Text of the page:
Q&A with Vaughan Fulmer on the ACC In-house Certification Program

In-house counsel must always hone their skills to compete in the ever-changing legal industry. To meet this demand, the ACC In-house Certification Program teaches in-house counsel the essential competencies that demonstrate their value to the business. The intensive program is virtual and attracts in-house counsel from around the world.

Vaughan Fulmer, general counsel and company secretary at Norilsk Nickel Australia, recently graduated from the virtual certification program. Below, he shares how the program teaches the practical skills that complement the knowledge taught at CLEs.

Vaughan Fulmer

General Counsel & Company Secretary

Norilsk Nickel Australia

ACC In-house Certification Program 2021 graduate

ACC: Why did you decide to participate in the ACC In-house Certification Program? What made it stand out?

Vaughan Fulmer: Although I’m a general counsel, I’ve been the sole legal counsel for my company for nine years and this can at times leave you feeling a little isolated from others in the profession. I find it doesn’t matter how many CLEs you attend — it’s important to be able to acquire and practice practical skills that support your ability to be a good in-house counsel.

Being able to develop that practical component is a big part of being an effective in-house counsel. I believe this program is unique in that there is simply nothing equivalent that provides these practical skills.

Can you share a key takeaway(s) from the program? In other words, what was a key lesson or message that you were able to take back and immediately apply in your legal department?

I took a lot away from the development of the corporate compliance program, and it gave me some key points to review in our own program here at Norilsk Nickel. I also enjoyed the session on legal risk management.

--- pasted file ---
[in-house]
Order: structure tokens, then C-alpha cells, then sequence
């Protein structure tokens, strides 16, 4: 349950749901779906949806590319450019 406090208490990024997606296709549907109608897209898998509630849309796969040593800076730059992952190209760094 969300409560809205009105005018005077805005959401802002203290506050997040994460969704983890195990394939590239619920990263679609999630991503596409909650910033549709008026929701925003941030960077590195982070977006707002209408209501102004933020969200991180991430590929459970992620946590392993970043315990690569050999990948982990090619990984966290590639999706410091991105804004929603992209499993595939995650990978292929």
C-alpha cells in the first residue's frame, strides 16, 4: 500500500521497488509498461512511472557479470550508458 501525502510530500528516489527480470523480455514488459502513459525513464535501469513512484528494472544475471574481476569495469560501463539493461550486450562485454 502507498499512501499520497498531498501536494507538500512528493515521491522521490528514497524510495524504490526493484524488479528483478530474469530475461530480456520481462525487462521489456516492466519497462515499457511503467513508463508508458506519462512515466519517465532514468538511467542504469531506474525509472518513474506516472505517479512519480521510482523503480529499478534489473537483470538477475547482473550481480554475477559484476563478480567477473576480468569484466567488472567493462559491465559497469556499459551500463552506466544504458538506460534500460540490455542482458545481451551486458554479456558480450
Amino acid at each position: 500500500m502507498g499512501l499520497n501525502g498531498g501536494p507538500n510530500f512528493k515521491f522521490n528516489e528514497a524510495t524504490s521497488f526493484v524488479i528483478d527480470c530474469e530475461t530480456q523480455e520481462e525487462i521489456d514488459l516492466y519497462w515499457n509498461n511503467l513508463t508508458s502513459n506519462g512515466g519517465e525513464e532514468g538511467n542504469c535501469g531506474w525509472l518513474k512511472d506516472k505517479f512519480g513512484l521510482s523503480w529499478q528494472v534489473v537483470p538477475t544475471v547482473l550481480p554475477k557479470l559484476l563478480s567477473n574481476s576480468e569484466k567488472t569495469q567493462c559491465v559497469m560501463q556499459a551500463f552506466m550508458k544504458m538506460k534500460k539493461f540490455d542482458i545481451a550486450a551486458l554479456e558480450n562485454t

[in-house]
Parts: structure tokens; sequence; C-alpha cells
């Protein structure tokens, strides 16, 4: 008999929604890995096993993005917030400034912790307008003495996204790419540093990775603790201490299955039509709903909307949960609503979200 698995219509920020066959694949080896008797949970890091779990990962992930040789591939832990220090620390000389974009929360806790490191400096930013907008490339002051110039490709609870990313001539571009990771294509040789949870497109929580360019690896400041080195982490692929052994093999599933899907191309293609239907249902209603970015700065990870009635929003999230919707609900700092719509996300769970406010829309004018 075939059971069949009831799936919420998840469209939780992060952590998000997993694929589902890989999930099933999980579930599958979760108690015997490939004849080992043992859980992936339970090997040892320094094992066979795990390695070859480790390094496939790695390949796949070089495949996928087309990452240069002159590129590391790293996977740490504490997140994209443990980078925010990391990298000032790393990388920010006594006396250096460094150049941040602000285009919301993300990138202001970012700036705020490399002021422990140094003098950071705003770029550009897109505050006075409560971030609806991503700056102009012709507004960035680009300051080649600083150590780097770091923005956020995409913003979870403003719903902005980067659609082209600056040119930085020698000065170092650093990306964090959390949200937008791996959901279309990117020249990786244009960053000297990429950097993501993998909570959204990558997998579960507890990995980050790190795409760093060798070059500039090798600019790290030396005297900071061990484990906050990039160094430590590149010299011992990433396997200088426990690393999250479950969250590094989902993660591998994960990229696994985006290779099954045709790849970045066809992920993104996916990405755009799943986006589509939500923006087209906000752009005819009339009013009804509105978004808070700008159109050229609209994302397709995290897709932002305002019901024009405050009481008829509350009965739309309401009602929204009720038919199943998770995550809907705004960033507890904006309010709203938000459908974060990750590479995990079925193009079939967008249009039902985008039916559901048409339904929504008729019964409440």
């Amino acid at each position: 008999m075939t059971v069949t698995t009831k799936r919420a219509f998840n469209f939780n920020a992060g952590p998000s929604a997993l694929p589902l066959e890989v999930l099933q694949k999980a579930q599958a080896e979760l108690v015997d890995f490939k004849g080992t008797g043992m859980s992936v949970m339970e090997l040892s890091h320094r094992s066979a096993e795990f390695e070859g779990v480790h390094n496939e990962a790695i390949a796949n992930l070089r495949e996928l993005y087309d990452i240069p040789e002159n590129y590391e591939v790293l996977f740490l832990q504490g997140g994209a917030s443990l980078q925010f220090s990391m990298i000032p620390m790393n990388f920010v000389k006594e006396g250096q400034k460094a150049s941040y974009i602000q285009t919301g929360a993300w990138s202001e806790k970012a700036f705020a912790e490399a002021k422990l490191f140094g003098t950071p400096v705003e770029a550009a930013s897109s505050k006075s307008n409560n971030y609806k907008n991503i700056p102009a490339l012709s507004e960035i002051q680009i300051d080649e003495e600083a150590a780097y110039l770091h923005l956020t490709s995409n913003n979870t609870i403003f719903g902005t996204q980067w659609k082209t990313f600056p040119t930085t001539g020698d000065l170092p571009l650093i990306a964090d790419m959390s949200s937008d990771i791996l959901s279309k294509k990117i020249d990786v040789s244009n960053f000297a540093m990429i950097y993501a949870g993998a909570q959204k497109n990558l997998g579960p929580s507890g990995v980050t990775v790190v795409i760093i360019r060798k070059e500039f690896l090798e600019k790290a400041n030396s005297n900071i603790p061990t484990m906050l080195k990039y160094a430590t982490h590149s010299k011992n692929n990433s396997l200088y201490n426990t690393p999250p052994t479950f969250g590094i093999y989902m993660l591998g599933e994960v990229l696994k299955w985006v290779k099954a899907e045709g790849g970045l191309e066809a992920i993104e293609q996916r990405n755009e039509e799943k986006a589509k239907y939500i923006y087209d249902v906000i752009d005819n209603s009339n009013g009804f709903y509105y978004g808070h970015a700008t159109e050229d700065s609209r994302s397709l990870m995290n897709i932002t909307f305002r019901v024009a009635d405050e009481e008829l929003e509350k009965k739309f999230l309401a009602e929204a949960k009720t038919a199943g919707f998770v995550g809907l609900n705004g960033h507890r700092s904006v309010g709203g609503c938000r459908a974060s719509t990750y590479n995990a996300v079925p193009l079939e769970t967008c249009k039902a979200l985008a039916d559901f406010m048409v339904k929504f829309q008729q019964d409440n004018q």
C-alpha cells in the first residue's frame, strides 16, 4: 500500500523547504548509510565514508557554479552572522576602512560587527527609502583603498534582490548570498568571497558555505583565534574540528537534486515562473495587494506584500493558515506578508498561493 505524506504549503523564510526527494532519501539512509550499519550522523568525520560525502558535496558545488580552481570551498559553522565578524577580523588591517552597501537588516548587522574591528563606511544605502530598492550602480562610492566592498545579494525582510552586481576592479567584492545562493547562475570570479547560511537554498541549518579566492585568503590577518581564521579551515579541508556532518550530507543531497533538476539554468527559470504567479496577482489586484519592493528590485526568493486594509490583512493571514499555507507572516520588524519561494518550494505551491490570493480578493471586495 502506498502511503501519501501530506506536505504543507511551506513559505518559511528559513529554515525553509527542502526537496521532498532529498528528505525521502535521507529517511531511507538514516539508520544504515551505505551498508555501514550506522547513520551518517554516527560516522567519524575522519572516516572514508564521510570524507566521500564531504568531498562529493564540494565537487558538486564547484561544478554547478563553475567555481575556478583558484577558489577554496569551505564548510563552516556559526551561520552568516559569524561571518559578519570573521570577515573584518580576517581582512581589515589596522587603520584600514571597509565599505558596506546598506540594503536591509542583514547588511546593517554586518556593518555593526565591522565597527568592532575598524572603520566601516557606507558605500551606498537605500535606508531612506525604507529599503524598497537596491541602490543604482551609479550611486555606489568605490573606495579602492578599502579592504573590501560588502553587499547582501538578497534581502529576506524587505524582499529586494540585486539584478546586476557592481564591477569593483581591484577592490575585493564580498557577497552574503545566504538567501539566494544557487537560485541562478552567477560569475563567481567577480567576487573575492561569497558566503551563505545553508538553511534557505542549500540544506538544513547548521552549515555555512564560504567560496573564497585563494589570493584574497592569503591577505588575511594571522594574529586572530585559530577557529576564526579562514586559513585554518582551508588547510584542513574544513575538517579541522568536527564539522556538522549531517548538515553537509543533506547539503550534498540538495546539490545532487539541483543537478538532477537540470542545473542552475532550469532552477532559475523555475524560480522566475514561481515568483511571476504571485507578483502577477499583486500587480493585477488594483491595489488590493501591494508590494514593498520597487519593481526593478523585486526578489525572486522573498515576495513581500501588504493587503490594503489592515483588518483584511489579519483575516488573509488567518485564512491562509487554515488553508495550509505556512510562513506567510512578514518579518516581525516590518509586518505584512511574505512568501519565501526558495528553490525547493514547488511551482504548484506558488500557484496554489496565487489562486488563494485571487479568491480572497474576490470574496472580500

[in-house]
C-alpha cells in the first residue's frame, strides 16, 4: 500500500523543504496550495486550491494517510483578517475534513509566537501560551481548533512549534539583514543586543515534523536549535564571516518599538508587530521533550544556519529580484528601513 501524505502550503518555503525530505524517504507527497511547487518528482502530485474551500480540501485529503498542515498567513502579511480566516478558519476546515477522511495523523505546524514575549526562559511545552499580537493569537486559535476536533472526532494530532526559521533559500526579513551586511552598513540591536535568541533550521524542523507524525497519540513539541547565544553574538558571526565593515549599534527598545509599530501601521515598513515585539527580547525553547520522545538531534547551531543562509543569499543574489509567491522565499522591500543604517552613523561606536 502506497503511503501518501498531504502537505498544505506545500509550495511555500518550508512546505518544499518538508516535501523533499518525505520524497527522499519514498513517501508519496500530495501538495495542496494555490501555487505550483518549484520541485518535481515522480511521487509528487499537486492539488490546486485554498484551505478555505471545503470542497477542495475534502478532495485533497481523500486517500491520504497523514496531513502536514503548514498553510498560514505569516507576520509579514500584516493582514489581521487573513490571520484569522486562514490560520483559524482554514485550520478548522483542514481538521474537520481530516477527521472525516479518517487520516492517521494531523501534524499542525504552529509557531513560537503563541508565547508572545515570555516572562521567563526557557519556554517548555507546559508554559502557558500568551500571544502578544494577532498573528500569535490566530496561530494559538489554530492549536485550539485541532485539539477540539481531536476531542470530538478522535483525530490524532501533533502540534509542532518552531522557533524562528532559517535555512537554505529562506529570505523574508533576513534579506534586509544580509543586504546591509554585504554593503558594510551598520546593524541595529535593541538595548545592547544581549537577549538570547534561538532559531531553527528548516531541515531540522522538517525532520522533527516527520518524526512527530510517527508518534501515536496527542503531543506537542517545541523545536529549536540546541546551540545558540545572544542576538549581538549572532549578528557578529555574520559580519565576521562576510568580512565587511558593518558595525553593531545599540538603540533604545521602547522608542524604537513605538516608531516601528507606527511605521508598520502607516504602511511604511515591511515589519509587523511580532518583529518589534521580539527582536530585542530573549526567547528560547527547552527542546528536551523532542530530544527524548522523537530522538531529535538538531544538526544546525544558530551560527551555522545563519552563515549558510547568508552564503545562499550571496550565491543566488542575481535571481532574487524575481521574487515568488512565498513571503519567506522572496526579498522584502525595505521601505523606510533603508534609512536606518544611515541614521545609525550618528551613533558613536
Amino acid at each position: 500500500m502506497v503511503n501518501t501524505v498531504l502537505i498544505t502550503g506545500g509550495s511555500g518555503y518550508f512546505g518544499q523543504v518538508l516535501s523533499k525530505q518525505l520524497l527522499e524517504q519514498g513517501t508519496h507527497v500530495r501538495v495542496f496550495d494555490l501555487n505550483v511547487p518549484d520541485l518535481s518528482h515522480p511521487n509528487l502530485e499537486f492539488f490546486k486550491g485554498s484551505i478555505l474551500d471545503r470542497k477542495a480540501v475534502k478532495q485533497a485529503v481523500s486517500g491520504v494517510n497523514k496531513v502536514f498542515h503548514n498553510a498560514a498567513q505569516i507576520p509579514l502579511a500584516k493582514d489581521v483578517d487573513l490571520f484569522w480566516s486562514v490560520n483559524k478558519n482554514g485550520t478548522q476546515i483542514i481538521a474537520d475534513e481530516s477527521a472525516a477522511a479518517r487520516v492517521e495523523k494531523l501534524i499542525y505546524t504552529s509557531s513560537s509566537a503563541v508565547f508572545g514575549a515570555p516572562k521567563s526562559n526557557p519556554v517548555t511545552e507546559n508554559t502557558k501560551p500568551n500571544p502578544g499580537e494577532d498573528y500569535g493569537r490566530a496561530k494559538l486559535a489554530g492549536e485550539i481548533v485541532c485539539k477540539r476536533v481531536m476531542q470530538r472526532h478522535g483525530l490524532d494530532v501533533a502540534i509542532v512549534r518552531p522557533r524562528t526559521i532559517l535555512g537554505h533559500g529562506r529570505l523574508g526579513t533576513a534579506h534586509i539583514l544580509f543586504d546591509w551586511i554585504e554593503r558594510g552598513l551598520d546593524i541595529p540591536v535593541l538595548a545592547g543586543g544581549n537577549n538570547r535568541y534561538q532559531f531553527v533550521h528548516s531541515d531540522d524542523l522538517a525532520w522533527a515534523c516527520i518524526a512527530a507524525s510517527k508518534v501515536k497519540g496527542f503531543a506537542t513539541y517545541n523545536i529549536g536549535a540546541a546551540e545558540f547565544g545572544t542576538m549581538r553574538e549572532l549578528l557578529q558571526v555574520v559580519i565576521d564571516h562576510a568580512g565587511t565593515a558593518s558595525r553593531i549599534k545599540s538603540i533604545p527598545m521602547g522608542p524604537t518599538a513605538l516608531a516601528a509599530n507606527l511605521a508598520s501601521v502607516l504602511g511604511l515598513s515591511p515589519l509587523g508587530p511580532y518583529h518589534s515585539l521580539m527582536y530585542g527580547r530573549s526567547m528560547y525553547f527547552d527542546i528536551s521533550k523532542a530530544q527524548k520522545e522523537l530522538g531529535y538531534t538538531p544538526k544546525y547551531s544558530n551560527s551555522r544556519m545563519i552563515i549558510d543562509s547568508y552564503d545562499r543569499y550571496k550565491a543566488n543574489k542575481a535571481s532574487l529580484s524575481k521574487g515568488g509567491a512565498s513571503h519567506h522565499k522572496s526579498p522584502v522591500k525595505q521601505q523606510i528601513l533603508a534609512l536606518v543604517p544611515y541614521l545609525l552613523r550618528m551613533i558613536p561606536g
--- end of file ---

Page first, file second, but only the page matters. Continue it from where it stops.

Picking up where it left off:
Before being becoming a lawyer, I was a health and safety professional for large mining companies, so risk assessment has been a large part of my existence. It was great to revisit this from a purely legal perspective.

How did you find the virtual format over two weeks, and did it still provide opportunities to connect and engage with your fellow attendees?

The virtual format worked surprisingly well for the completion of the practical aspects of the course. It also allowed for a large number of lawyers to attend from a range of jurisdictions. Of course, the downside of the virtual format was the lack of networking that you gain from the casual interactions you have if you were in the same room.   

The curriculum for the program has been developed by our Education Advisory Council (EAC). What if any, additional skills or areas of focus do you believe would have made the program even stronger? Are there other skills the program should consider addressing in the future?

One additional skill that I have acquired elsewhere, such as the Australian Institute of Company Directors, is a finance/accounting for non-financiers. As an in-house counsel, it’s important to be able to understand “the numbers” that often dictate key decisions.

The certification program intended to explore several core competency areas, including developing stakeholder relationships, law department management, and legal services. In your opinion, why are these skills — or core competencies — essential for in-house success?

These are two key areas that in-house counsel must continue to develop and manage across their entire career. If you’re unable to relate to your in-house client, you are going to struggle to implement any change or be actively involved in the business.

Looking back at the course, how will the In-house Counsel Certified (ICC) designation help advance your in-house career?

I believe that it identifies you as a lawyer who values staying up to date with the evolving roles and requirements of in-house counsel. While it may not be well understood by hiring managers yet, the certification provides you with a good point of differentiation to show that you have a broader and accepted skillset than those that have not undertaken the certification.

Would you recommend ACC’s In-house Certification Program to your colleagues? What advice can you offer other corporate counsel who want to participate in the program, but may need to convince their GC or boss?

Yes, I would recommend that program to colleagues. I would advise them to delve into a bit more of the detail of the course content beyond the title of the modules and explain how these areas will make them a more valuable asset to their line manager and the broader operation. Some of these skills your line manager may have only acquired after years spent in the role so I’m sure they would appreciate a course that allows these to be acquired more expeditiously.

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